I’ve lived a pretty long time. I was alive and conscious during the civil rights movement. In fact, during that time, my mom drove my brother and me through the South every summer to visit my grandparents.
I was brought up in a segregated world by parents who failed to tell me that it wasn’t okay to have a childhood crush on a colored boy. That’s what they were called then, or Negroes. I was educated from ninth grade on by nuns who were passionate advocates of civil rights. I thus believed that colored people were people in the same sense that caucasian people were.
I watched colored people in the South, poorly dressed, generally, their skin very dark, perhaps from working outdoors, their homes sharecroppers’ shacks. I saw the separate facilities, from schools to restrooms to water fountains to dining rooms in barbecue restaurants, if colored people were even allowed in. I never saw anything equal about them. I wondered where people got that particularly bilious shade of green paint peeling from every wall that was part of a “colored only” facility.
I rode past the place where the little girls were blown up in their church basement in Birmingham, and where the young civil rights workers were murdered and buried in the dam in Mississippi. Emmett Till, the black boy whose death may have started the really active phase of the movement, was a little before my time. The trial of his murderers, with its moments of astounding courage on the part of his mom and grandfather, is available on tape from the library.
My experience of the civil rights movement gave me both pain and inspiration. So many heroes risked their lives to make our world better, and to bring respect and fairness to people of color in this country.
I was also able to watch on television as my heroes, Jack and Bobby Kennedy, Martin Luther King, and others less remembered, were murdered.
I married, and my husband served in Vietnam. While I was raising babies, he was dropping bombs and being betrayed, along with the rest of our military and numerous Vietnamese allies, by our own government.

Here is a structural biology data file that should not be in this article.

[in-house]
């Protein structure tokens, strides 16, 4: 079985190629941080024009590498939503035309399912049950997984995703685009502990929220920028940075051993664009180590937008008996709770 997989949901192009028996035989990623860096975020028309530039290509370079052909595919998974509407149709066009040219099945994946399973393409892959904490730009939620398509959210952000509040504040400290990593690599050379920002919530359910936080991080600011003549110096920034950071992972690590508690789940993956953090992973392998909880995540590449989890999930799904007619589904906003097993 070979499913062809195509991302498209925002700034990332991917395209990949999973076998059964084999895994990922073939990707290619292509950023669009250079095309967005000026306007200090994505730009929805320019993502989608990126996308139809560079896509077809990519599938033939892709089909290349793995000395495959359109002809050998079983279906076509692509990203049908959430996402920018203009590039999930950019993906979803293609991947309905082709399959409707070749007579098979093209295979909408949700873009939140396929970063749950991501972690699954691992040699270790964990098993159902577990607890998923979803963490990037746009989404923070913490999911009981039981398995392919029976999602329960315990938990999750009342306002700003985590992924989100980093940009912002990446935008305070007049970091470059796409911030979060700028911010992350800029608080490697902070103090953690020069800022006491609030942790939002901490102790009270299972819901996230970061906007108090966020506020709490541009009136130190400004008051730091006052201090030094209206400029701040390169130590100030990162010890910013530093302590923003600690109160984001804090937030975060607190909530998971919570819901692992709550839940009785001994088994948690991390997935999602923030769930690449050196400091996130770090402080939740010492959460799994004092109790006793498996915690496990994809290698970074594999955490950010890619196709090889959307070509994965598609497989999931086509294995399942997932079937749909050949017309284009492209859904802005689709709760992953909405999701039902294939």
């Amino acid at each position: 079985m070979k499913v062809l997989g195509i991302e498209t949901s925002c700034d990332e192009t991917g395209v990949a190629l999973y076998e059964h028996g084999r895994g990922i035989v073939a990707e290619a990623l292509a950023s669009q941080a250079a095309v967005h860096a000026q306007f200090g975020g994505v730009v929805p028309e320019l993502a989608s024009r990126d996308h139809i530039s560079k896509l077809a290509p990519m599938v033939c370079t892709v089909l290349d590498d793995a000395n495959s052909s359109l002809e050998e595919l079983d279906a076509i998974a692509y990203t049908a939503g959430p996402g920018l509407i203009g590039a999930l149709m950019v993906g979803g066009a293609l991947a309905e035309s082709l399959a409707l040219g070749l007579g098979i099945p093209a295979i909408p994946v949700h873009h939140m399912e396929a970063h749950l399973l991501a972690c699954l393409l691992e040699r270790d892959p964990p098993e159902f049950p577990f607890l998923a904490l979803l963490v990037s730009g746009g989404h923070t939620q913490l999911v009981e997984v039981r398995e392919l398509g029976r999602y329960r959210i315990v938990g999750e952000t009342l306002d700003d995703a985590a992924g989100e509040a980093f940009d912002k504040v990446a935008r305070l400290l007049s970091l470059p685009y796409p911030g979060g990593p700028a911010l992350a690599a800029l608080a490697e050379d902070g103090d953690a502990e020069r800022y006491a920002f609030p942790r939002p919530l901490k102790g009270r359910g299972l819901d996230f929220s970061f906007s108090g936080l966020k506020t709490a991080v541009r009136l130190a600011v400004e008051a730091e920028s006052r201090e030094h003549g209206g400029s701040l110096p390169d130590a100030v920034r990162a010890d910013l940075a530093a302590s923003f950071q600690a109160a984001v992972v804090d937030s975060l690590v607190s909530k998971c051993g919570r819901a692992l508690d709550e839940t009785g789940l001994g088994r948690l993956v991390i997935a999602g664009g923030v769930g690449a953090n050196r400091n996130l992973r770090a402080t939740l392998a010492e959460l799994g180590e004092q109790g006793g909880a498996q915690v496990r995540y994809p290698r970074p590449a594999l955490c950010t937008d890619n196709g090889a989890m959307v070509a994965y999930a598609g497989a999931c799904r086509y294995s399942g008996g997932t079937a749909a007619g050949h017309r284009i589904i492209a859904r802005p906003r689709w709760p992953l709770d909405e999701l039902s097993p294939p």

I voted for John McCain, of course. I practically know him. I had friends who were Vietnam era POWs. I know more closely than many what it took for him to be the hero that he is. I know him as a knowledgeable, experienced, independent man of character, so I wanted him to be president.
I didn’t really think much about the fact that a man of color and a woman were running. I thought we were ready for either one.
It was only after the election, after a Wednesday of reflection, that I really, viscerally got it. Caucasians in the United States of America actually voted for a person of color with a Muslim/Arab name, to be president.
I’ve been such a cynic, and no wonder, with what I’ve seen, and with so many of my hopes and dreams for the world shattered in my lifetime. Down deep, I didn’t really believe in change, or in its possibility. But, caucasians have just voted for a man of color in America.
We’re not on – what for me would be – the “safe” ground of John McCain. We’re out on a limb, having taken a risk to get real change. And we really need real change. The man we elected is incredibly intelligent, educated and focused. He said to those who did not vote for him that he will be our president, too. He said he will listen, and listen harder if we disagree. Maybe he will.
The United States of America has been transformed. If that could happen, anything could. Listen up, my fellow cynics and frightened reactionaries.
Change, and even improvement, may be possible. This moment in history is huge.
Barack Hussein Obama will soon be my president. May congratulations, best wishes and many prayers go with him and keep him safe.
I stand for his success.